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Journalism: A Profession Worth Dying For?

UNITED NATIONS, Jul 18 2013 (IPS) - Seventy-two journalists were killed in 2012, an increase of 49 percent since 2011, according to the Committee to Protect Journalists (CPJ).

“Combat-related deaths in Syria and targeted murders in Somalia, Pakistan, and Brazil are the driving forces behind a sharp rise in press fatalities in 2012,” CPJ Advocacy and Communications Director Gypsy Guillén Kaiser told IPS.

Twenty-eight of the 72 casualties lost their lives in Syria, and 12 in Somalia.

“They call me a dead man walking,” Somali journalist Mustafa Haji Abdinur told the United Nations Security Council Wednesday, at a special session convened to discuss press freedom and evaluate progress on protecting journalists since the 15-member body last discussed the issue back in 2006.

Though the discussion focused on the protection of journalists in armed conflict, Abdinur’s story – and the stories of countless others – highlight the fact that most attacks on the press happen outside of war zones.

Addressing the council, Deputy Secretary-General Jan Eliasson stressed that the vast majority of the 600 journalists murdered in the last decade were local reporters, who came under attack for exposing corruption and other illegal activities within the political system.

The assembled U.N. representatives agreed almost unanimously that the number one cause for the rising death toll of media personnel was impunity, with 90 percent of assassinations going unpunished.

In 2012, not a single aggressor was prosecuted for attacks on the press, sending a strong signal to political groups, criminal organisations, the military and governments that they are free to torture and even kill reporters without fearing any consequences.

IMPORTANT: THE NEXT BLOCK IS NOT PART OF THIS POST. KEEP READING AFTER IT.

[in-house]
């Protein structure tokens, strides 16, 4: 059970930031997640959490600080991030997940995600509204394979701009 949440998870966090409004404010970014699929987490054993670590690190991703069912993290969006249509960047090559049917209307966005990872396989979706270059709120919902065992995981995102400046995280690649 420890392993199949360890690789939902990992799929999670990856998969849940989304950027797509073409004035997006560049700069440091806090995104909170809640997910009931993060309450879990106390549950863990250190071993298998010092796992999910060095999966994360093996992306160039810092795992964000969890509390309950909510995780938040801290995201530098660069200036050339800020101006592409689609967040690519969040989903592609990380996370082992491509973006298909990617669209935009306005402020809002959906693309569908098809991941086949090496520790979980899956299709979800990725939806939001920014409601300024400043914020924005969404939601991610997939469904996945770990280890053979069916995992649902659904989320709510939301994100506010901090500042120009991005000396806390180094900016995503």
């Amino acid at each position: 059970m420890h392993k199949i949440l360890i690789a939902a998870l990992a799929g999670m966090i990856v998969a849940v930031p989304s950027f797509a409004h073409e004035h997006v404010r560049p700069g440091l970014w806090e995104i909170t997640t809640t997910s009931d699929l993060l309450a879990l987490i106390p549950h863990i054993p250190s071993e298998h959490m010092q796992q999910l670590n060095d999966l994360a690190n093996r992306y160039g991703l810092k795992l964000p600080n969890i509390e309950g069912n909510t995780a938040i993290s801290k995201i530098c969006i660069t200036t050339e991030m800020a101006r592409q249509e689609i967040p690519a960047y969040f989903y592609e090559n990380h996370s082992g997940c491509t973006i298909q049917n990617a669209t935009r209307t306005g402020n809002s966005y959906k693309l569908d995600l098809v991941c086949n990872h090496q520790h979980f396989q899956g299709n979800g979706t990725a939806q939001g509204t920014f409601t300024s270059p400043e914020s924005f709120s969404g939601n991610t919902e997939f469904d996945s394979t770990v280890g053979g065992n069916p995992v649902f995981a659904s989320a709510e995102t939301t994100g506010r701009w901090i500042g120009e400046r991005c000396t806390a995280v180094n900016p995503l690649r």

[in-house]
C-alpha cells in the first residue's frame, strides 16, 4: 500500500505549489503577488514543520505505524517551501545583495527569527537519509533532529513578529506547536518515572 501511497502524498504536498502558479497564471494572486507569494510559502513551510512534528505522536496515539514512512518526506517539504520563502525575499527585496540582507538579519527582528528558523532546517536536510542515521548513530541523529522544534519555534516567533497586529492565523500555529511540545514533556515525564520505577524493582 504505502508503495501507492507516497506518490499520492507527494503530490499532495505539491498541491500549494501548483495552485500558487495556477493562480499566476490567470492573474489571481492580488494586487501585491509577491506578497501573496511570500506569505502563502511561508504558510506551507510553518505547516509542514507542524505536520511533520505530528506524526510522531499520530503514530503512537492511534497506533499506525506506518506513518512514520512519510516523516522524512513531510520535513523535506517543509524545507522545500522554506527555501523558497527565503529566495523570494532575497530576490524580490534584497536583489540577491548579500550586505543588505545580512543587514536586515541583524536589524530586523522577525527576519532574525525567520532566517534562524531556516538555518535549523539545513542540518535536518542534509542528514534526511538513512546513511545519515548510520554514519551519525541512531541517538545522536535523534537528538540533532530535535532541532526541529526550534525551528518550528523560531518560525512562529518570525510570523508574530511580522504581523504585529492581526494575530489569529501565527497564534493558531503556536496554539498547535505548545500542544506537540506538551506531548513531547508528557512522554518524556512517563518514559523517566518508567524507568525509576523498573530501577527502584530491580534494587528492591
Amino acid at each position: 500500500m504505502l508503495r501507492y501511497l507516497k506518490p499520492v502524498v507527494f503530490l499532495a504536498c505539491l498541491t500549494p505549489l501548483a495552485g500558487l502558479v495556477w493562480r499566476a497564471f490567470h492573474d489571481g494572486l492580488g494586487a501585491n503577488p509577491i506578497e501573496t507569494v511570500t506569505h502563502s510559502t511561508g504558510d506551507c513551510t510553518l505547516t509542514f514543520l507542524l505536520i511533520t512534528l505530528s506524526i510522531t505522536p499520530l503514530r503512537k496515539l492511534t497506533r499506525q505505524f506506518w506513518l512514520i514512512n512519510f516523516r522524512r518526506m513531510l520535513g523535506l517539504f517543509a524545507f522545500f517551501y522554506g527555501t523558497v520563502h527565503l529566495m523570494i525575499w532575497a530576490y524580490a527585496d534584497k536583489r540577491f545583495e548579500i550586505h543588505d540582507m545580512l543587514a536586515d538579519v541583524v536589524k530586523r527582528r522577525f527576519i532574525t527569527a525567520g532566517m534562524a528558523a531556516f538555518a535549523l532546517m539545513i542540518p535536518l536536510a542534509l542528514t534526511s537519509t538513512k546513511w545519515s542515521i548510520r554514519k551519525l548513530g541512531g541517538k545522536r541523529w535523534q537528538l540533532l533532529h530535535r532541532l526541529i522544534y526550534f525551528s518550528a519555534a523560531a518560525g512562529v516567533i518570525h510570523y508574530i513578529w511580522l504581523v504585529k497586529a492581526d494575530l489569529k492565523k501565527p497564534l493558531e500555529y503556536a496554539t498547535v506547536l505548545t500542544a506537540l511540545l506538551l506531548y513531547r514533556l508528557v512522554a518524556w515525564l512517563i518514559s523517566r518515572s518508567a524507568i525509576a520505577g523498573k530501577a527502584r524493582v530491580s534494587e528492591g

Professionals in the field say that semantics are part of the problem. While covering the on-going protests in Turkey’s Taksim Square, NBC correspondent Richard Engel found himself questioning who exactly counted as a “journalist.”

As most people in the crowd possessed cameras, it was “confusing for police officers to identify who was a journalist, and who was not,” Engel told the Council on Wednesday.

Once an exclusive profession, with members of the “press” easily distinguishable from others in the crowd, the notion of journalism has today been blurred by technology such as cameras with cell phones, and the proliferation of blogs and social media sites that often double up as news portals.

Statistics on press freedom reflect this confusion: last year, the United Nations Educational, Scientific and Cultural Organisation (UNESCO) put the death toll at 121, while Reporters Without Borders (MSF) only counted 89 deaths. CPJ recorded the lowest number, 72.

So far the most promising solution to the problem takes the form of the U.N. Plan of Action on the Safety of Journalists and the Issues of Impunity, approved in April 2012 by the U.N. Chief Executives Board.

Several states reaffirmed their support of the action plan Wednesday, signalling a positive step forward as government cooperation is crucial for success.

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